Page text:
Month after elections, LA Councilman David Ryu gets straight to work

July 27, 2015
Los Angeles city councilman of the fourth district David Ryu

Los Angeles city councilman of the fourth district David Ryu

By Brian Han

By now certain parts of Los Angeles Councilman David Ryu’s story are out in the open.

He’s the first Korean American to be elected to the city’s council — it was official on June 28. He was born in South Korea, but spent his formative years in Los Angeles with a family that sometimes struggled to make ends meet. He was pinned as the underdog, the outsider, who willed his way through a hard fought campaign into office.

It’s been a long and arduous journey to say the least.

So a few weeks after being sworn into office, how does he feel to make it to the other side intact with a seat at the table?

“It hasn’t really sunk in yet, but it almost did once,” Ryu recalled. “A lot of people don’t know this, but the official swearing in happens before the big public ceremonial swearing in. It’s a little private ceremony.”

For a moment, the gravity of the accomplishment started to become apparent.

Ryu celebrates after winning the election. (Korea Times file)

Ryu celebrates after winning the election. (Korea Times file)

“It caught me by surprise,” he said. “I started to get a little emotional, but I had to snap out of it because I had to go out and make a public appearance.”

It still hasn’t fully registered and part of the reason is that acclimating to the new scenery has been a hectic process since he was elected.

“We’ve been so busy,” Ryu said in his newly painted and minimally furnished City Hall office. “After the election it’s just been work, work, work, while also hiring new staff. When we got here we had no chairs and the phones didn’t work.”

Luckily the council is on a recess for most of July, which means that Ryu and his team have had time to get settled in.

Even with all that’s going on he has noticed some noteworthy changes already that are a direct result of his getting elected.

“I think the mere fact that I was elected, even if I don’t lift a finger, I think it changes,” he said. “Because now we have a seat at the table and now without me even asking, they tell me what they’re doing for Asian Americans… they being bureaucracy.”

In fact, it’s been over 20 years since Los Angeles had its first and only other Asian American, Michael Woo, on city council. Ryu believes that things have come a long way since then and that the cultural atmosphere played a role in being elected.

“Yes, we worked hard. Yes, we had a great strategy. Everything was executed properly,” he said describing the election campaign. “But at the same time it was a lot of luck and the right timing. Back when Michael Woo was in office, there were still people on street corners with signs that said, ‘Put Mike Woo on a slow boat back to China.’”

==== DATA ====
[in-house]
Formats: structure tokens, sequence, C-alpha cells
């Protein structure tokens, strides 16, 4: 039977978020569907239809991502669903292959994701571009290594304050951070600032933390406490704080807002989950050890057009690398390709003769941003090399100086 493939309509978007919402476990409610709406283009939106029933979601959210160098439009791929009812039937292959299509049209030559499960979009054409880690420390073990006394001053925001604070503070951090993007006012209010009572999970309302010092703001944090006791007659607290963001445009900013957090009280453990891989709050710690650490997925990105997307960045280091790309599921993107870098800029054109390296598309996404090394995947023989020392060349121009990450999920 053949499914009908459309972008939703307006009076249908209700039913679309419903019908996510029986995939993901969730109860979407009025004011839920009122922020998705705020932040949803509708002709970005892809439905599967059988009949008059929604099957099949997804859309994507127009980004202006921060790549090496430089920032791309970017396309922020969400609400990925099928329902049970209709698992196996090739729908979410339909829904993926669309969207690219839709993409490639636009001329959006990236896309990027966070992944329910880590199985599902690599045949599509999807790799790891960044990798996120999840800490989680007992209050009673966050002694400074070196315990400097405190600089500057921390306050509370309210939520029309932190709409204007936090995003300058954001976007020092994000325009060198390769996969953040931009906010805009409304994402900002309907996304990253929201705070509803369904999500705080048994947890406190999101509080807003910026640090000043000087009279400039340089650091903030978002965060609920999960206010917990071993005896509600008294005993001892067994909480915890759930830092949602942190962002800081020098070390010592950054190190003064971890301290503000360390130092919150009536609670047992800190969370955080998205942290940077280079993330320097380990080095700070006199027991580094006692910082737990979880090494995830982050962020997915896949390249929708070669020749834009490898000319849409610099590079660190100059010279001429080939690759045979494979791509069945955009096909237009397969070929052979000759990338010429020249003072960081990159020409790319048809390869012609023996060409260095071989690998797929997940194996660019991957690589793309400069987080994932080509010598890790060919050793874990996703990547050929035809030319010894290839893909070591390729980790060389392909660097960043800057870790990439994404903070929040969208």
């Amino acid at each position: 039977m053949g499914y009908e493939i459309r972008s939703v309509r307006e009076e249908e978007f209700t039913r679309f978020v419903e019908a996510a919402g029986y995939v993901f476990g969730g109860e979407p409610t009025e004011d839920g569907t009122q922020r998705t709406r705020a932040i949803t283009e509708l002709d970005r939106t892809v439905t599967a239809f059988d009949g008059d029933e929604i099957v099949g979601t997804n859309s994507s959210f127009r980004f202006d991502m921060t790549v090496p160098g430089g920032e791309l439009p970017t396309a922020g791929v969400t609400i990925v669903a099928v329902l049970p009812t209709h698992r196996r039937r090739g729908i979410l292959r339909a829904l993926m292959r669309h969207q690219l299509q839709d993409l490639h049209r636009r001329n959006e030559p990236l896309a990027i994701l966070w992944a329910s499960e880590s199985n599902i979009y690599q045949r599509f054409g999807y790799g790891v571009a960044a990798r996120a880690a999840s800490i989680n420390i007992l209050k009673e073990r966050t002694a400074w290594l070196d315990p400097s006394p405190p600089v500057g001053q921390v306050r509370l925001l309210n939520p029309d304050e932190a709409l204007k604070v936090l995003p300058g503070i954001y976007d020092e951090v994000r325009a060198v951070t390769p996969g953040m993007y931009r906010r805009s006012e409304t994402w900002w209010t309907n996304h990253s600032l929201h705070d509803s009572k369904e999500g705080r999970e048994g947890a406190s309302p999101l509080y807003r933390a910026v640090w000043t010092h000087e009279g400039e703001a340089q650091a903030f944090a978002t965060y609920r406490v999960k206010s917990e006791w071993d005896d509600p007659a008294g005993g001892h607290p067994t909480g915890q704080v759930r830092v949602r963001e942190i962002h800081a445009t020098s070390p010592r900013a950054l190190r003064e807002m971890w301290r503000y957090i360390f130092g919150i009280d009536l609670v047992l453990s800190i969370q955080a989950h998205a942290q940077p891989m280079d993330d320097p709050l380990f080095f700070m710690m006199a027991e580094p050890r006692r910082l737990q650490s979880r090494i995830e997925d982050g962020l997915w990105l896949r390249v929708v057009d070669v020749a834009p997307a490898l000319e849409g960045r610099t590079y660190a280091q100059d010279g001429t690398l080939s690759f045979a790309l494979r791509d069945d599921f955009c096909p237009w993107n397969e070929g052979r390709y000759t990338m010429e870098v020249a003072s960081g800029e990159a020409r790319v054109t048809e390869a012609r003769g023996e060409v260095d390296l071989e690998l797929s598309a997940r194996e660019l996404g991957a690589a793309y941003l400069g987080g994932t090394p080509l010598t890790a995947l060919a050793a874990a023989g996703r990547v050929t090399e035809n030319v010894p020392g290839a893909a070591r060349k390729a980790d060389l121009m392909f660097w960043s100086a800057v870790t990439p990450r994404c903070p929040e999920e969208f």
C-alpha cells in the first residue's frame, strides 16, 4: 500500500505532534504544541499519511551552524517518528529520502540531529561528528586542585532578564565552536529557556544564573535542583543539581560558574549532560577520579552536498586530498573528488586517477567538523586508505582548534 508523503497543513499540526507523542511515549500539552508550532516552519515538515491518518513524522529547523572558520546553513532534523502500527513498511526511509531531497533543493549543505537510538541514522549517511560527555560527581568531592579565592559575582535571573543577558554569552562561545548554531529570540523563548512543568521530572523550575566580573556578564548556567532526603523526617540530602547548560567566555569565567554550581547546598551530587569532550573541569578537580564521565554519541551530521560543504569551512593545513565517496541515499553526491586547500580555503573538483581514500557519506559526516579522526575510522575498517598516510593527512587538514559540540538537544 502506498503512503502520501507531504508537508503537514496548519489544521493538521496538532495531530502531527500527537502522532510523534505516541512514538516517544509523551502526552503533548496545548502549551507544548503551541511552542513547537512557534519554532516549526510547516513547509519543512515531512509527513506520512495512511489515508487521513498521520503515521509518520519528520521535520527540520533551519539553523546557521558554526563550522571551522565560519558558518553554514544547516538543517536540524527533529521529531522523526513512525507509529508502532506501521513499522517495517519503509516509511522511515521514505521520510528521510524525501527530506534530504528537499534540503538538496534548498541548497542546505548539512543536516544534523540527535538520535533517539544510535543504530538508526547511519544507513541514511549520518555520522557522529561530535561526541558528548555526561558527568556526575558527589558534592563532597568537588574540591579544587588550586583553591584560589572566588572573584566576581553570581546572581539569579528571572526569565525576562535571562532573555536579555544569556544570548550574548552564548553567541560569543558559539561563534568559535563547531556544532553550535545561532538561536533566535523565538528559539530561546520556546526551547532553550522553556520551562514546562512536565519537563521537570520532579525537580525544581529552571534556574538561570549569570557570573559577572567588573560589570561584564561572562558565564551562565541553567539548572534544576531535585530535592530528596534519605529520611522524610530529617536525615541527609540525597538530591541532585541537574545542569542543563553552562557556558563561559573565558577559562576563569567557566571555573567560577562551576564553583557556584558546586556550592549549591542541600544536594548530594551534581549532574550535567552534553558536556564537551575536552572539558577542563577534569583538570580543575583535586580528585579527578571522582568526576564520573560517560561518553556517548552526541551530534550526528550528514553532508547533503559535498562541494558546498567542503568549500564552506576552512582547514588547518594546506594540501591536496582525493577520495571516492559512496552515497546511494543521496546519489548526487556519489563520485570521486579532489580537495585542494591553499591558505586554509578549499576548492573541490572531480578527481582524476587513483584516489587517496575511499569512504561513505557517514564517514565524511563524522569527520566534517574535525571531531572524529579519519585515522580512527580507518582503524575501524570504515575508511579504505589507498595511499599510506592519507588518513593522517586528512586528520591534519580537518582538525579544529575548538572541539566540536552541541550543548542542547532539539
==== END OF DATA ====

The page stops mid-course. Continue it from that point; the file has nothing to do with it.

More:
Ryu was just a teen during his term, but the memory still sticks with him today.

By no means does that mean discrimination is no longer an issue though and he saw signs of it all throughout his campaign.

“A lot of people counted me out saying to my face you’re Asian, you can’t win here,” he said.

But what might be meant as a discouraging remark became a source of motivation for the councilman.

“When they counted us out, we worked even harder,” Ryu said. “Nothing’s for free and you have to earn it. I think that’s part of the thing especially with all these political machines and insider games. Everyone feels like you can just walk in if you get endorsed by certain people. People can get turned off by that. And we proved that wrong.”

What fueled the drive to push through the critics and build from the ground up? The answer can be traced back to his parents and even to a particular moment.

“When I was around 10, our family was on food stamps,” he said. “I remember going to the Denny’s near Vermont and Sixth and we were having dinner with this student that had come all the way from Africa. My parents knew he needed help so they decided to give him a scholarship and even though I’m sure it wasn’t much, I will always remember that.”

Along with his parents’ many philanthropic efforts, his father was also a civics instructor. Their influence on Ryu sparked a deep-seated passion for public service in the heart of the future councilman.

But that wasn’t really part of the plan that his parents had in mind. Instead they had hoped what many immigrant parents hope for their children — that he would become a doctor.

So he went to the University of California, Los Angeles as a premed biology major, fulfilled all his science requirements, but it didn’t feel right.

“After a few years in college, I just thought to myself that this was all so boring,” he said about the career path he had chosen at the time. “Although I didn’t like it, I was still very drawn to the helping people part.”

Ryu built up the courage to reveal that truth to his parents. The confession was not well received and when he suggested that he would look into becoming a social worker, they “flipped” according to his own accounts.

In retrospect, it was the right thing to do and ultimately it became a critical turning point that has led him to his life’s most exciting chapter yet.

When asked if he would like to serve all three terms, he smiled at the thought.

“I would love to, but right now it’s time to focus on the term ahead and hopefully the voters will respond to that and elect me again,” he said.

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